A lot has been said and written about the new industrial revolution and how it will not only change the way we work, but also the way we live and relate to one another. The First Industrial Revolution saw steam-powered machines mechanize production. The Second Industrial Revolution saw electricity replace steam to create mass production. The Third used electronics and information technology to automate production. Now, a Fourth Industrial Revolution (4IR) is underway which is characterized by a fusion of technologies that is blurring the lines between the physical, digital, and biological spheres.
As a corollary to the above, a concomitant dynamic change in the world of work will be introduced, which will be shaped by a range of new disruptive technologies and innovations. This would involve processes and products ranging from driverless cars, smart robots, artificial intelligence (AI), nano technology, the Internet of Things (IoT), Virtual Reality (VR) for the digital world and 3D printing amongst the few, which beckon the future. These technologies will spring forth significant, seismic, rapidly evolving and long-lasting change to the way businesses will operate in future. Market turbulence will be the new norm and a paradigm shift in the possible approaches to handle this volatility and complexity shall have to necessarily get conceptualized and enunciated.
The 4IR will have a far reaching and faster impact than the previous industrial revolutions, because of the momentum of an overkill of technology that has emerged, particularly post the ghost of Y2K bug being exorcized. The biggest change will be in the way we work and jobs we perform today. It will significantly shift business models in all sectors, increasing the pace of change in job destruction and job creation – including new forms of work as well as skill churn within existing jobs. As such, businesses would need to reinvent their systems and processes and make sure that today’s workforce is ready for tomorrow’s skills requirements and deliver on speed, efficacy, and probity using the enormous power of the available technology.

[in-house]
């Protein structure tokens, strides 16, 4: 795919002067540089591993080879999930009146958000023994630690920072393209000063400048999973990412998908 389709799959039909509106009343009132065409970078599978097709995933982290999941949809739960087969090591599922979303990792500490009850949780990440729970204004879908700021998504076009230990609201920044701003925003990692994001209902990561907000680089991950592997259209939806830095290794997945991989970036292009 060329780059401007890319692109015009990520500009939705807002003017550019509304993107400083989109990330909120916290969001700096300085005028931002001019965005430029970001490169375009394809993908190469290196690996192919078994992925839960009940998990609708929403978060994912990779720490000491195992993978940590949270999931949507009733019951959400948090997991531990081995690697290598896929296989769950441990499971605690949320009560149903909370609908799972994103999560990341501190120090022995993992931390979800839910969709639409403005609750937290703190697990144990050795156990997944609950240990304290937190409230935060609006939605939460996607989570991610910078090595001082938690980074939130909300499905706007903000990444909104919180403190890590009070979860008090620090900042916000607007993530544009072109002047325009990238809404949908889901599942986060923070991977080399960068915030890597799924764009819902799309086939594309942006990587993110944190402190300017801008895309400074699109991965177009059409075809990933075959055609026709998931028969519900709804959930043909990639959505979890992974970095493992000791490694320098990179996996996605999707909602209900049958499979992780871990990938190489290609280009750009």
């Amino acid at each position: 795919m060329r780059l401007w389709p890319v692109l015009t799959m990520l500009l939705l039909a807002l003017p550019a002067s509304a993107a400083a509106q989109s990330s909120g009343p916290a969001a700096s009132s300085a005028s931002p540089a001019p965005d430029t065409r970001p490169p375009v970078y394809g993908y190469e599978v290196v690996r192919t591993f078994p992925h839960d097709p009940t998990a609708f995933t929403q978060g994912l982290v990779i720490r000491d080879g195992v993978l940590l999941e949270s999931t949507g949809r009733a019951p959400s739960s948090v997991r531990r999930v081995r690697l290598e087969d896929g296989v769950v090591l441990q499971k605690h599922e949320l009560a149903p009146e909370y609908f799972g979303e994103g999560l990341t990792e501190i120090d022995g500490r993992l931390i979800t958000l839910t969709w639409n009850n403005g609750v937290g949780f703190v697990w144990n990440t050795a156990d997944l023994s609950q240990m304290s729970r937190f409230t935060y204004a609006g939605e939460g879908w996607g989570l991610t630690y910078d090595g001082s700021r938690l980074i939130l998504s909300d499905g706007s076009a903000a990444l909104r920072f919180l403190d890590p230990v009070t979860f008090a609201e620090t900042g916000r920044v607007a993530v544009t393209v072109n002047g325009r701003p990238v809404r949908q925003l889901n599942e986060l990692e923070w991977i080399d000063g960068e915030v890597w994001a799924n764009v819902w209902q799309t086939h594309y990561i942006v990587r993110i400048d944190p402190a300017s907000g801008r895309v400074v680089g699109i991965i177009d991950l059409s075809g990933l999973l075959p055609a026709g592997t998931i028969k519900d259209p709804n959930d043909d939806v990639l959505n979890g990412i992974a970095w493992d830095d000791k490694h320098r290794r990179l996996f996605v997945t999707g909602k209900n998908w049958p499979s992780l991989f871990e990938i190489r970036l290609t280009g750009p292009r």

Let’s try to comprehend this context of continual change (change taking place at every given point of time rather than over a period of time) which has emerged. There is a lot of method in above madness. Actually, riding on the crest of disruptive technology particularly of the last decade, it becomes clear that parameters are now seen as no longer sequential but require a simultaneous sense of management. The magnitude of gargantuan proportion and complexity of an equally high order is the logical outcome. In the “world of probability” of yester years, the unknowns were taken as ceteris-paribus and as such, were ignored in understanding the reality. In the “world of possibilities” today, the unknowns far outnumber the knowns and can no longer, therefore, be construed as ceteris-paribus. As such, the theory of probability of known occurrences and predictable outcomes no longer necessarily holds good as this theory cannot work with unknown parameters which by default constitute the order of the day.
However, there is no need as I see, of despair since in “the world of possibilities” if there are billions of possible problems, there are as many possible solutions. Of course, our approach to knowing, understanding and internalizing the diffused wisdom available will have to change. Rather than linear extrapolation, creative thinking and parallel thinking processes will have to be evolved to solve the problems of this unknown and yet interesting world of possibilities.
We will have to make “design thinking” as the basis of our redefining the very algorithm of life and people management given the uncertainties and ambiguities of the emerging world.
New challenges, of course, require new approaches to handle them.